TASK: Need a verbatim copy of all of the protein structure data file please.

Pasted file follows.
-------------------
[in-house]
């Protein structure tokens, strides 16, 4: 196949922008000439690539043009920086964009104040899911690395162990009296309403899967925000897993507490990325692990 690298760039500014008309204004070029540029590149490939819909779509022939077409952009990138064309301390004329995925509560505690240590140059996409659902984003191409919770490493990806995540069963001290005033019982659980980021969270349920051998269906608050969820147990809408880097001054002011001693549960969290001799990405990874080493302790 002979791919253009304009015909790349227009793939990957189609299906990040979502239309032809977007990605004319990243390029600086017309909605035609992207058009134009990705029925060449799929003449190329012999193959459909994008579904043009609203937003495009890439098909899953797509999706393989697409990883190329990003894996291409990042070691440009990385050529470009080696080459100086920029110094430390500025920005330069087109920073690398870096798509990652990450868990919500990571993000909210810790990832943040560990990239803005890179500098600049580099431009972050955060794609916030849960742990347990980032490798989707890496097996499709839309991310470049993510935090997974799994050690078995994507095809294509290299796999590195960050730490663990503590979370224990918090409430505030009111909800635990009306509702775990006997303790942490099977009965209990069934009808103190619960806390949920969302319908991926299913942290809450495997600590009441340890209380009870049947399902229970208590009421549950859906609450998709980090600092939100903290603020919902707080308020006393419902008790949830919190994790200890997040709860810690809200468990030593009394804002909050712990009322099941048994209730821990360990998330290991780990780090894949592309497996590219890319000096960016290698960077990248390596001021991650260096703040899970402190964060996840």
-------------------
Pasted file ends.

[in-house]
């Protein structure tokens, strides 16, 4: 196949922008000439690539043009920086964009104040899911690395162990009296309403899967925000897993507490990325692990 690298760039500014008309204004070029540029590149490939819909779509022939077409952009990138064309301390004329995925509560505690240590140059996409659902984003191409919770490493990806995540069963001290005033019982659980980021969270349920051998269906608050969820147990809408880097001054002011001693549960969290001799990405990874080493302790 002979791919253009304009015909790349227009793939990957189609299906990040979502239309032809977007990605004319990243390029600086017309909605035609992207058009134009990705029925060449799929003449190329012999193959459909994008579904043009609203937003495009890439098909899953797509999706393989697409990883190329990003894996291409990042070691440009990385050529470009080696080459100086920029110094430390500025920005330069087109920073690398870096798509990652990450868990919500990571993000909210810790990832943040560990990239803005890179500098600049580099431009972050955060794609916030849960742990347990980032490798989707890496097996499709839309991310470049993510935090997974799994050690078995994507095809294509290299796999590195960050730490663990503590979370224990918090409430505030009111909800635990009306509702775990006997303790942490099977009965209990069934009808103190619960806390949920969302319908991926299913942290809450495997600590009441340890209380009870049947399902229970208590009421549950859906609450998709980090600092939100903290603020919902707080308020006393419902008790949830919190994790200890997040709860810690809200468990030593009394804002909050712990009322099941048994209730821990360990998330290991780990780090894949592309497996590219890319000096960016290698960077990248390596001021991650260096703040899970402190964060996840």